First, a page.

Writing an outline in addition to the paper may seem like a lot of extra work, especially if your teacher doesn't require one. If you take the time to think about what you want to say and to put your ideas into an outline, writing the actual paper will be easier. An outline is a listing of brief ideas that will be in the paper.

The Outline's Outline

I. Reasons to write an outline
A. Organizes your ideas
B. Provides a “map” for the paper
C. Your teacher made you do it
D. You decided to give it a try
II. Parts of the outline
A. Title
1. Should include the subject of the paper
2. Descriptive title will grab reader’s attention
B. Introduction
1. States the subject of the paper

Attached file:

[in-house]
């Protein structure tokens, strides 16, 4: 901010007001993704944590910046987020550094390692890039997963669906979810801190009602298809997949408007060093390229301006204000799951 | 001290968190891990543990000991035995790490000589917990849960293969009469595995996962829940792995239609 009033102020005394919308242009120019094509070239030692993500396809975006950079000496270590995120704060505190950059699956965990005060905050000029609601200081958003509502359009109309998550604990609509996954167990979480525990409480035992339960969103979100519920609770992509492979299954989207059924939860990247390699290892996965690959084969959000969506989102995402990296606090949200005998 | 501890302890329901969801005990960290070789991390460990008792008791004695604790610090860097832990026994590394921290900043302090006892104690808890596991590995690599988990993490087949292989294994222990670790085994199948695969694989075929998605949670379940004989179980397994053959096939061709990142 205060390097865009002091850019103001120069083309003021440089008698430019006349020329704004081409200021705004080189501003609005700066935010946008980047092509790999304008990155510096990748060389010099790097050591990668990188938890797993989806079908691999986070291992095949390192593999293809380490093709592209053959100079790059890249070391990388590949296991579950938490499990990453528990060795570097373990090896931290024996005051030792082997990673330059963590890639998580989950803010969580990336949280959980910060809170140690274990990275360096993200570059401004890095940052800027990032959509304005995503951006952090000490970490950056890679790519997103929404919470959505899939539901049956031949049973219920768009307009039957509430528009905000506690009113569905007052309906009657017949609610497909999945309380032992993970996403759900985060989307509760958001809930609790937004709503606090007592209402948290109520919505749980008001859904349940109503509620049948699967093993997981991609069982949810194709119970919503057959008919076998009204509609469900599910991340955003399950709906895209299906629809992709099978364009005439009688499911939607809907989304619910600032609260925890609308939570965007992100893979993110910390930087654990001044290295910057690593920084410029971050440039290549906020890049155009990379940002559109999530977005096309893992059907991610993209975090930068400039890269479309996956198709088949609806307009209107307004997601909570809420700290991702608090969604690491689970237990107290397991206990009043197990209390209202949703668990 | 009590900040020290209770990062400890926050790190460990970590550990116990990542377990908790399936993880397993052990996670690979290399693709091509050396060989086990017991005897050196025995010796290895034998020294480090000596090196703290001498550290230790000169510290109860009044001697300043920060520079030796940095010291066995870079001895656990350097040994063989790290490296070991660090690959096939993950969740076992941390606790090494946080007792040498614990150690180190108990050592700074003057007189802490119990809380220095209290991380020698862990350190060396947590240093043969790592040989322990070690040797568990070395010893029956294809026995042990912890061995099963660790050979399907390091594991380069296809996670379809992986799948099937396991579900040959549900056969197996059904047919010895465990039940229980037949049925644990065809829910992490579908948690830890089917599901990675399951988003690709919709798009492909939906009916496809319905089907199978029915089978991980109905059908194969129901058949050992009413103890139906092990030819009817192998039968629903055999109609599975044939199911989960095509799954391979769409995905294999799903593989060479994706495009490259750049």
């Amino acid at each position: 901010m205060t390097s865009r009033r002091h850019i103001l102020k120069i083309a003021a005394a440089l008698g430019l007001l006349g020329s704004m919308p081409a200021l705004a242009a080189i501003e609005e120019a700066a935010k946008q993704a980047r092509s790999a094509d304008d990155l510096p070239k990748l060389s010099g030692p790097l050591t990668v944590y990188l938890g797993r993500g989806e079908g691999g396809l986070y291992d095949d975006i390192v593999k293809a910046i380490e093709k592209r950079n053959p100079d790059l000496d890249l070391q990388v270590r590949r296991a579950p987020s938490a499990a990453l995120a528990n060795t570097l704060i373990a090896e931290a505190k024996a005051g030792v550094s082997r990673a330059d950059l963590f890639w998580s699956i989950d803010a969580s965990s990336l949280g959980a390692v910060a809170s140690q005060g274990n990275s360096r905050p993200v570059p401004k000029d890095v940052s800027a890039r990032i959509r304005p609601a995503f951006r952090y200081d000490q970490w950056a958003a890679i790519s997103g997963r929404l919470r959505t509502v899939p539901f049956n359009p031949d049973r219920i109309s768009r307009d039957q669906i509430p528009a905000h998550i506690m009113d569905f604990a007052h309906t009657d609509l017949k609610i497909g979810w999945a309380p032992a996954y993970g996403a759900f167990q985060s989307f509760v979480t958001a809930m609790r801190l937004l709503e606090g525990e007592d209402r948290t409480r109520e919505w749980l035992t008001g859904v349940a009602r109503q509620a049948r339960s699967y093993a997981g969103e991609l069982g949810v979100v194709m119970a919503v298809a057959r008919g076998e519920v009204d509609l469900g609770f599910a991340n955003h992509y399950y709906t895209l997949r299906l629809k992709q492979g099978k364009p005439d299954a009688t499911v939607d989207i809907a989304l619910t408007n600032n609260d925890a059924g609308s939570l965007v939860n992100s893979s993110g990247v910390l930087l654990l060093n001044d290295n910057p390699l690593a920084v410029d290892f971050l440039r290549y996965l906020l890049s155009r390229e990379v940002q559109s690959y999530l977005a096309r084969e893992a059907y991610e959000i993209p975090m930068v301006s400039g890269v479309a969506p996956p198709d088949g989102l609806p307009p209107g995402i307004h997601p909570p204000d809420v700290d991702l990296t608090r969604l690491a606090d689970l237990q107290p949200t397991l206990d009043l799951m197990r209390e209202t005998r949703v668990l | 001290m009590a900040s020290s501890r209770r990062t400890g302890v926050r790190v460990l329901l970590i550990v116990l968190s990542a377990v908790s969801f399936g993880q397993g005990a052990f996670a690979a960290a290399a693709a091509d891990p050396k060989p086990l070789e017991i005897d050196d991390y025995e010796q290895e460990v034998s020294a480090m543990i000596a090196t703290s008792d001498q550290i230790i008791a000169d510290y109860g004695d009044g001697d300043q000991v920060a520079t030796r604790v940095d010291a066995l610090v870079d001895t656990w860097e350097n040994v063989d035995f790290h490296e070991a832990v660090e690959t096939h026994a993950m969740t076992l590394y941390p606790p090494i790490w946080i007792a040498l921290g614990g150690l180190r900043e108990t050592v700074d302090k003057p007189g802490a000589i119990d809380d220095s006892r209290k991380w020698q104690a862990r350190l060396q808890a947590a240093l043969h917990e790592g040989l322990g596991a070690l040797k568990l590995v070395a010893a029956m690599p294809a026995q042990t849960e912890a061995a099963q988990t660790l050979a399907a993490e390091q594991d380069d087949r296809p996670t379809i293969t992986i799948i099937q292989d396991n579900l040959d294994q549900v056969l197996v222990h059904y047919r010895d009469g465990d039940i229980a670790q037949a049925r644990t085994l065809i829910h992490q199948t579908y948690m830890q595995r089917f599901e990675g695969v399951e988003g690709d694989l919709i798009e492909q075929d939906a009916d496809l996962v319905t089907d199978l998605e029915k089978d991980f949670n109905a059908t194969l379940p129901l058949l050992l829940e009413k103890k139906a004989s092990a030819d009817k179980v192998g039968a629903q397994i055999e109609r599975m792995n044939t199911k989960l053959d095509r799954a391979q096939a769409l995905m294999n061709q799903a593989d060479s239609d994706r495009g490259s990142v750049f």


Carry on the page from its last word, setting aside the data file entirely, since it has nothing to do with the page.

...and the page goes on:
2. States what areas will be focused on
3. Keep introduction concise and brief
a) Helps to keep reader’s attention
b) Save something for the “Main Body”
C. Main Body
1. Where all your information is presented
2. It’s time to use your notes
a) Find all your notes
b) Review your notes
c) Put the information in order
d) Write brief phrases for ideas to be discussed
(1) No need to write in complete sentences
(2) Write just the main ideas down
(3) Elaborate on the main ideas in the actual paper
e) The ideas should follow in logical order
f) If you have an "A" or an "a" you must have a "B" or "b"
g) If you have a "1" you must have a "2"
D. Conclusion
1. Think of how you want the paper to end
2. Be sharp, concise and to the point
3. Breathe a sigh of relief! The outline is done.